Congratulations you've won first prize.
I thought I had gone mad. The Art Union was £3,500 I think, but Tatts was £10,000.
So m-u-u-c-h money! My head swam.
Mum and Dad cracked open the scotch and had a drink. I looked after the shop some more.
A mate came in for a teenaged chat, I smirked. He asked why I was smirking. I told him I couldn't tell him. He asked "Your folks haven't won Tatts have they?" I was flabbergasted — I was flabbergasted a lot in those days.
How did he know? Wild guess, there had been a rumour on the bus coming out from town that someone in Brighton had won £10,000. In those days the NZR buses to Brighton were mobile communities — same people day after day on the 35 minute rural trip.
Made no difference to Mum and Dad's lifestyle. They paid off the mortgage, Dad bought a VW Kombi to replace the rattletrap Fordson van, us kids got £500 each and Janice was sent to Columba College.
Mum and Dad stayed on another 11 years in the 12 hour a day, seven days a week business before eventually selling out and moving to Auckland.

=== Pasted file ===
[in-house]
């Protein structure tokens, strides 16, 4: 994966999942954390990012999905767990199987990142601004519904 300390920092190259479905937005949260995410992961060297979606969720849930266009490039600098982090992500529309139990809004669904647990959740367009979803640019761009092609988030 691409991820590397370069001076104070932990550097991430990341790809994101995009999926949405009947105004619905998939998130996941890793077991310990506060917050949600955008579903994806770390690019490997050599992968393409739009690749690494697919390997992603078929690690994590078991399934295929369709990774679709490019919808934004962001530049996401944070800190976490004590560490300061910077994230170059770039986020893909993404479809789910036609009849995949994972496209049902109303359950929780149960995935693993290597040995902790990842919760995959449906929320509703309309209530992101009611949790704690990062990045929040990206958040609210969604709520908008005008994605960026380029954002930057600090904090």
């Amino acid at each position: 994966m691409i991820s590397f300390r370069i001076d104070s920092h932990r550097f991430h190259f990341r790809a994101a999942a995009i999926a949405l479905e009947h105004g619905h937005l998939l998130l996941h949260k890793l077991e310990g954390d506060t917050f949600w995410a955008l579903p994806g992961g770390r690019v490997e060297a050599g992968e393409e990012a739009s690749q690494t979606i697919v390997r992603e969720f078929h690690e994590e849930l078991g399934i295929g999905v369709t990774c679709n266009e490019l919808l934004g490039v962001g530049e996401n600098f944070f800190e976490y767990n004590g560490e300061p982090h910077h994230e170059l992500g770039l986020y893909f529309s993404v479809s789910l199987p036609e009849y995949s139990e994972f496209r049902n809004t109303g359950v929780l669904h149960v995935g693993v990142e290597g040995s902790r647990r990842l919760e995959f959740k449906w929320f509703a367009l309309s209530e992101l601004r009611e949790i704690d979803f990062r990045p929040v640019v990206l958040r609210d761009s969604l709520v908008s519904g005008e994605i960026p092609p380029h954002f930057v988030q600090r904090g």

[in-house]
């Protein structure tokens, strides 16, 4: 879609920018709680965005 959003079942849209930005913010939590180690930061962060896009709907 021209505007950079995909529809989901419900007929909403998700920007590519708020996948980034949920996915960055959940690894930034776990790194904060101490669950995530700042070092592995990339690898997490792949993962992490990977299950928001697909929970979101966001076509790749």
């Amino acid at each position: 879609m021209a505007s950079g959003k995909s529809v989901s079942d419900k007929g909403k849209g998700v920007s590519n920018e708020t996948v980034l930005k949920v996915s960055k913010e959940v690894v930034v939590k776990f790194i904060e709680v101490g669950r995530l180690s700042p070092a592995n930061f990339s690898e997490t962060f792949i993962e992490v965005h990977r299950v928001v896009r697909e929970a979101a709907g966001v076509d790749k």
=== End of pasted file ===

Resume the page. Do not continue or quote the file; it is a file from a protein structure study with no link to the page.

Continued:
Do the calculations. The average working wage for an adult at the time was about £10.00 a week. I was getting £5.00 straight from school. It was a lot of money.
They got their photograph in the newspaper.
Just as there was with Arthur Allan Thomas and just as there was with David Docherty, there will be a small percentage of people who will never accept that David Bain “didn’t do it” because of some misplaced belief in the system.
David Bain was initially a victim of cowboy Police work and then the huge egos in the New Zealand justice system.
Think about David Bain. How could anyone be expected to now live a normal life after the trauma and nightmare of the past 15 years?